CHEYENNE -- Wyoming ought to toughen up its law aimed at preventing conflicts when petroleum companies seek to drill for oil or gas on private property with or without the landowner's permission, a landowner group says.

The Petroleum Association of Wyoming says the law went into effect six years ago following input from both landowners and industry, and now the Powder River Basin Resource Council wants to undo those efforts.

Surface land and any underlying minerals are legally separate in Wyoming under the concept of split estate. One result is landowners must allow an oil company to drill on their land if the company has obtained access to the mineral rights.

The split-estate law, enacted in 2005, requires oil and gas companies to at least attempt good-faith negotiations with landowners. Also the law allows landowners to sue in court to obtain compensation for damages.

The law was a good first step when it was passed, Jill Morrison, an organizer for the Sheridan-based resource council, said Tuesday.

"It's definitely seriously needed and a very important issue because of the vast amount of split estate in this state with oil and gas development," she said. "But we now know from the practice and implementation that it needs improvement."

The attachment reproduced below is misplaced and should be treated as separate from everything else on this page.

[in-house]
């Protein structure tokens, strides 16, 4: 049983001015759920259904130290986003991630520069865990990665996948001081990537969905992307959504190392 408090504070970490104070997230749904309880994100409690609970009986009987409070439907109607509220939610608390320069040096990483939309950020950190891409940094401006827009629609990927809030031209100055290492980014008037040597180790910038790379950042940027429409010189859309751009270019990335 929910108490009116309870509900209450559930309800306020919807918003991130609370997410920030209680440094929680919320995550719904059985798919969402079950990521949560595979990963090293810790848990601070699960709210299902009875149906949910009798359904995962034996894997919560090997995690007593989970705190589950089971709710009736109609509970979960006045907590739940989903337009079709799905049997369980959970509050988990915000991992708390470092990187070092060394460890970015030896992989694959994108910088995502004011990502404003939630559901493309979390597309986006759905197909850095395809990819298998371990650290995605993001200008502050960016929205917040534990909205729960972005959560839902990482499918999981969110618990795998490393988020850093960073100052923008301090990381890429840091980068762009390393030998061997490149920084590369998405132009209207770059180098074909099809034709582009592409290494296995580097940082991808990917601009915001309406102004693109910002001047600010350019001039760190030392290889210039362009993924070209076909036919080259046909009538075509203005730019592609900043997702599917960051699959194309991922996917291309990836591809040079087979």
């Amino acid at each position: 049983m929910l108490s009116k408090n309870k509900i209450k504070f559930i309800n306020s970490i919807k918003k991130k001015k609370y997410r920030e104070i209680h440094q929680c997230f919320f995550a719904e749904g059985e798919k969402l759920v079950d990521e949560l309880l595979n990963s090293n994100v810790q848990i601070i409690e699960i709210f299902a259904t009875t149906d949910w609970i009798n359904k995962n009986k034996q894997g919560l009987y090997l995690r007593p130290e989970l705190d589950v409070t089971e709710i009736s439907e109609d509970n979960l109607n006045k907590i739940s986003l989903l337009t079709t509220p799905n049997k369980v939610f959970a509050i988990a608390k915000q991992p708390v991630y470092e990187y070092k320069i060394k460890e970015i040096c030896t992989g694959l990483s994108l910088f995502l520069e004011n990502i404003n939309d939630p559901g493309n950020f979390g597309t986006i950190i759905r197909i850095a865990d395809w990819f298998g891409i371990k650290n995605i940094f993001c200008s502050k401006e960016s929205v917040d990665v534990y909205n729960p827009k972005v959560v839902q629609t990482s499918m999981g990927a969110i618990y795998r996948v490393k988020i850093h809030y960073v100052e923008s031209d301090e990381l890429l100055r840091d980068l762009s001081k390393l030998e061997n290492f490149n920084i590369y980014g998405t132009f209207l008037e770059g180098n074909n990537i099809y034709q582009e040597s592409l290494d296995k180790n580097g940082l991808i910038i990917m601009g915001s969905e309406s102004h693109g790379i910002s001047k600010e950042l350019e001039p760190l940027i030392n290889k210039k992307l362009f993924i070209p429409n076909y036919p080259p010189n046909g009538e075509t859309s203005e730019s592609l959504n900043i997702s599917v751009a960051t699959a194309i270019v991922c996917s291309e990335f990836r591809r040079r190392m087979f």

Wyoming should improve the law with a number of changes, the resource council said in a report released Tuesday.

One suggested change is increasing the $2,000-per-well bond a company must post before drilling. That sum is "unrealistically low" to compensate landowners for damage, the group said in its "State of the Split Estate" report.

"It's ridiculously low. It's not an impediment to bonding on and it's not an incentive to negotiate," Morrison said.

The group also said the law could be improved by:

-- Allowing landowners to recover litigation costs if they went to court and prevailed;

-- Placing the burden of proof of good-faith negotiations with the petroleum company, not the landowner;

-- Not allowing companies onto private land until the landowner has received notification by certified mail that the company has posted bond;

-- Removing oversight of disputes from the Wyoming Oil and Gas Conservation Commission.

The resource council came up with the recommendations after speaking with the owners of land where companies have posted bond to gain access. Morrison said the landowners were representative of such "bonded on" landowners statewide.

Tom Doll, supervisor of the Oil and Gas Conservation Commission, questioned that.

"This is a review of people who were disgruntled by the fact that they didn't what they wanted out of it, apparently," he said.

The Petroleum Association of Wyoming also questioned the report. The $2,000 bond requirement is a "starting amount" that can be raised by the commission if a landowner proves that is necessary, association President Bruce Hinchey said.

"Instead they just want to arbitrarily increase the amount," he said.

The law was written following several years of work by legislators, industry representatives, landowners and others, Hinchey said.

He said the resource council wants to undo that work.


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